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Gene for debilitating vitamin B12 disease identified


Researchers at the MUHC and McGill University have identified a gene responsible for a disease that impairs the body's ability to handle vitamin B12 and that may contribute to heart disease, stroke and dementia.

The study is published in the Nature Genetics.

The research, which began more than 20 years ago, will allow doctors to perform earlier diagnosis, assess 'carriers' of the disease -- combined methylmalonic aciduria and homocystinuria -- and open the door to new and improved treatments for this debilitating disease.

" Although this disease sometimes starts in adolescence or adulthood, we usually diagnose this rare inability to process vitamin B12 in the first few months of life," says David Rosenblatt, at McGill and MUHC, at the Jewish General Hospital and lead researcher of the new study. " Babies may have breathing, feeding, visual and developmental difficulties, older patients may develop sudden neurological disease."

Vitamin B12, which is found in all animal products -- including dairy, eggs, meat, poultry, and fish--but not in plants, is vital for synthesis of red blood cells and maintenance of the nervous system.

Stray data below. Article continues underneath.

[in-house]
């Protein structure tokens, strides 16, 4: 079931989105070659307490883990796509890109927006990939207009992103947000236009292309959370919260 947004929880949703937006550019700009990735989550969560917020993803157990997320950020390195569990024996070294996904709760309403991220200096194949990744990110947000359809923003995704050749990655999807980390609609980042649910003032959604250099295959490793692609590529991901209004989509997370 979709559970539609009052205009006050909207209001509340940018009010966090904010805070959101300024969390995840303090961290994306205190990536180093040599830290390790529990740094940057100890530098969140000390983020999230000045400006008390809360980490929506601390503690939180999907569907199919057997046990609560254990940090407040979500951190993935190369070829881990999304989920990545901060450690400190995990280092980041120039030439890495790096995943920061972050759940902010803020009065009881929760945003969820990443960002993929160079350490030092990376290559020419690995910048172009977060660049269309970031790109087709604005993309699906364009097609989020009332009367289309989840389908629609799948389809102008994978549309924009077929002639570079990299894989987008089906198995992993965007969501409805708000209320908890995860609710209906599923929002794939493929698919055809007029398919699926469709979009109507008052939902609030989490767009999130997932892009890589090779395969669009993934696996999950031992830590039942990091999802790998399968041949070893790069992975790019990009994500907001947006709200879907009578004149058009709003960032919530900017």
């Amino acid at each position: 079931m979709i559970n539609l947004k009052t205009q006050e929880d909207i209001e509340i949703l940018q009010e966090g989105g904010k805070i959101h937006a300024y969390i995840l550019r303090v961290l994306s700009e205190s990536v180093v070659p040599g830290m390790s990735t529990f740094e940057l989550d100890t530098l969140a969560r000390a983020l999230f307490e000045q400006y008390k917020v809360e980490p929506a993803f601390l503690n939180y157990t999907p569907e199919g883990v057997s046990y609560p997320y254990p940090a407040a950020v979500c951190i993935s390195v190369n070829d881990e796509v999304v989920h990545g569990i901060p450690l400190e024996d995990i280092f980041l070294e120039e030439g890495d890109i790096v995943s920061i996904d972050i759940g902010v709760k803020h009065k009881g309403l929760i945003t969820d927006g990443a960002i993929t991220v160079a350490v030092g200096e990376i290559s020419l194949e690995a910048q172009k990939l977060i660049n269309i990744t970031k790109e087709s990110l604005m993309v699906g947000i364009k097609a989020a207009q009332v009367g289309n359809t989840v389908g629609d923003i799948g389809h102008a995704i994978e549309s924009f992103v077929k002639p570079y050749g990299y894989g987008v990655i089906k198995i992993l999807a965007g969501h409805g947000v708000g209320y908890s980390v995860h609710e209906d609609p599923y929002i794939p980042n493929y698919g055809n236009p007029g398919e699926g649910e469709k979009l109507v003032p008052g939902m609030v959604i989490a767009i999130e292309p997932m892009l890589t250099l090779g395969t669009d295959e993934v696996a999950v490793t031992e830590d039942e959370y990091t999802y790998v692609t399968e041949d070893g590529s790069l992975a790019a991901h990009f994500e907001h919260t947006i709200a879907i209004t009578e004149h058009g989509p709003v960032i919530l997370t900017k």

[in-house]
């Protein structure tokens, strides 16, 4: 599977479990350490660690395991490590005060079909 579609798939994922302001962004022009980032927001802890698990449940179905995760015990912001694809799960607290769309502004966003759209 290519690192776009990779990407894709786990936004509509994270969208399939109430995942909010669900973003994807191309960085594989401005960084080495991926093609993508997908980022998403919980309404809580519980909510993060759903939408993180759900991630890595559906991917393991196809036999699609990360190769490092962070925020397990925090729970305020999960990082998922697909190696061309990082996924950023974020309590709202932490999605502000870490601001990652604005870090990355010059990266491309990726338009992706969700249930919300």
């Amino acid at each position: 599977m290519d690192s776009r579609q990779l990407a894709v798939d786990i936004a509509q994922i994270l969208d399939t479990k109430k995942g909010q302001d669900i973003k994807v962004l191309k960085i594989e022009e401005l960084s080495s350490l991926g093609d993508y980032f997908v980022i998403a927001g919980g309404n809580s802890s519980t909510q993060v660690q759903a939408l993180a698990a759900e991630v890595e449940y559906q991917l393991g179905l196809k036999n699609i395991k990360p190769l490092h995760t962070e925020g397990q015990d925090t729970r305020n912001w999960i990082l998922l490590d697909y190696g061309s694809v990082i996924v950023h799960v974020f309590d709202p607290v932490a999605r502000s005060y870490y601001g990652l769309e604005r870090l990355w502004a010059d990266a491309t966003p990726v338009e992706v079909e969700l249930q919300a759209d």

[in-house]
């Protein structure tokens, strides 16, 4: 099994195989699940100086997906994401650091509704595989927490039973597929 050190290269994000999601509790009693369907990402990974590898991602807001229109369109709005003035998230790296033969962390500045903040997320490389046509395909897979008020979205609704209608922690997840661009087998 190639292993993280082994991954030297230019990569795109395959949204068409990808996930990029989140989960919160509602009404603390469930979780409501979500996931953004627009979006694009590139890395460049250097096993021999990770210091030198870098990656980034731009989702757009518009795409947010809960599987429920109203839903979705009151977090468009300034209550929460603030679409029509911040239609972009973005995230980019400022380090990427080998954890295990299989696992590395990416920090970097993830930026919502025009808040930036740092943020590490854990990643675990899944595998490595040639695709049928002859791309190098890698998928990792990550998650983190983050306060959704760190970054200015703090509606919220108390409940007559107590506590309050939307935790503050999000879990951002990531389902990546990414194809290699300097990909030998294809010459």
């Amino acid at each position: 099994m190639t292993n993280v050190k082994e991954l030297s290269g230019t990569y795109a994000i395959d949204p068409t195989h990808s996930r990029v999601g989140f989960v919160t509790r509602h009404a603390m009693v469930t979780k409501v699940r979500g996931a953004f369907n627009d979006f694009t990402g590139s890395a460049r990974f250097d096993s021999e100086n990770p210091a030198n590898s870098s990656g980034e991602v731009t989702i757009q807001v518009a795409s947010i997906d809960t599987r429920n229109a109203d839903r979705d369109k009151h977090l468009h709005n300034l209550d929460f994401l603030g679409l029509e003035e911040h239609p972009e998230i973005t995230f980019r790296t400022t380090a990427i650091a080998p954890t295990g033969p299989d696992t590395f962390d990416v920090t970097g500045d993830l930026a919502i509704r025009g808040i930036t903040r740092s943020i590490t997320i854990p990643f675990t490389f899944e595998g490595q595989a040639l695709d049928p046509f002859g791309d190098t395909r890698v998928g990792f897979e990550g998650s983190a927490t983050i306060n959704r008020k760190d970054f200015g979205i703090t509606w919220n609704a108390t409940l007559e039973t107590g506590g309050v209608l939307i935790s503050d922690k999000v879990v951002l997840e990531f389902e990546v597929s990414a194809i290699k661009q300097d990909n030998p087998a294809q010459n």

Vitamin B12 also helps control homocysteine levels in the human body. Homocysteine control is important because in excess this compound can increase the risk of heart disease, stroke, and dementia.

17 year-old Michael -- a typical methylmalonic aciduria and homocystinuria patient -- was diagnosed at 6-months of age, and has battled numerous medical challenges as a result of his condition.
Michael is developmentally delayed, visually impaired and does not talk; he has suffered seizures since he was three years old, had a stroke by the age of seven and has since developed rheumatoid arthritis and scoliosis. Michael's diagnosis, which led the way to treatment involving injections of vitamin B12, was conducted at Rosenblatt's laboratory at the MUHC.

After more than 20-years of data collection, Rosenblatt and his team have now unlocked some of the secrets of this rare but debilitating condition.

" Using over 200 patient samples, representing the majority of the world's 350 known cases, we have identified the responsible gene, called MMACHC," says Rosenblatt. " In collaboration with the laboratory of James Coulton, at McGill, we used computer modelling to demonstrate the similarity between the protein encoded by the MMACHC gene and a protein involved in bacterial vitamin B12 metabolism."

This new link between bacterial and mammalian species may help us better understand how humans use vitamin B12. Ultimately these discoveries have enabled us to develop early diagnosis and carrier assessment tests for the disease -- something that was not previously possible.

Source: McGill University, 2005


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